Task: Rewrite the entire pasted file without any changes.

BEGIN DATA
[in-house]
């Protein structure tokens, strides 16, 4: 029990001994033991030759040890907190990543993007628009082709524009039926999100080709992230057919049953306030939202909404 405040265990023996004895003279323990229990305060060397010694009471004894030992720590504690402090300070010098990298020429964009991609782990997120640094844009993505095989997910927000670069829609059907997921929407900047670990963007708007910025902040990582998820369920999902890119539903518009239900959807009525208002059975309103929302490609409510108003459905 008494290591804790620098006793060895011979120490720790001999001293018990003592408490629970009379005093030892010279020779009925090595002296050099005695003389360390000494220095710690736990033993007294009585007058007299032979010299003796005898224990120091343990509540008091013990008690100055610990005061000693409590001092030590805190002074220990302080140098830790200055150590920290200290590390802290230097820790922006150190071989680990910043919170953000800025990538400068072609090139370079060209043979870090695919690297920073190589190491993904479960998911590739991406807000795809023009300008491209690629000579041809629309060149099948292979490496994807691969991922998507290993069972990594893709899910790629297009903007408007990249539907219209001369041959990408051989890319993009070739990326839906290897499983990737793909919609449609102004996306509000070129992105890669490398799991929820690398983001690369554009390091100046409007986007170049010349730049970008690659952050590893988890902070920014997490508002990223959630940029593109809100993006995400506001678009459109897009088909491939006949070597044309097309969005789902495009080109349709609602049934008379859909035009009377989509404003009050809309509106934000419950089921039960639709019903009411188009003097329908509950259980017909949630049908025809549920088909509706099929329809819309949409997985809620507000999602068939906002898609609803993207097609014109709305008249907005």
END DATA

[in-house]
């Protein structure tokens, strides 16, 4: 029990001994033991030759040890907190990543993007628009082709524009039926999100080709992230057919049953306030939202909404 405040265990023996004895003279323990229990305060060397010694009471004894030992720590504690402090300070010098990298020429964009991609782990997120640094844009993505095989997910927000670069829609059907997921929407900047670990963007708007910025902040990582998820369920999902890119539903518009239900959807009525208002059975309103929302490609409510108003459905 008494290591804790620098006793060895011979120490720790001999001293018990003592408490629970009379005093030892010279020779009925090595002296050099005695003389360390000494220095710690736990033993007294009585007058007299032979010299003796005898224990120091343990509540008091013990008690100055610990005061000693409590001092030590805190002074220990302080140098830790200055150590920290200290590390802290230097820790922006150190071989680990910043919170953000800025990538400068072609090139370079060209043979870090695919690297920073190589190491993904479960998911590739991406807000795809023009300008491209690629000579041809629309060149099948292979490496994807691969991922998507290993069972990594893709899910790629297009903007408007990249539907219209001369041959990408051989890319993009070739990326839906290897499983990737793909919609449609102004996306509000070129992105890669490398799991929820690398983001690369554009390091100046409007986007170049010349730049970008690659952050590893988890902070920014997490508002990223959630940029593109809100993006995400506001678009459109897009088909491939006949070597044309097309969005789902495009080109349709609602049934008379859909035009009377989509404003009050809309509106934000419950089921039960639709019903009411188009003097329908509950259980017909949630049908025809549920088909509706099929329809819309949409997985809620507000999602068939906002898609609803993207097609014109709305008249907005």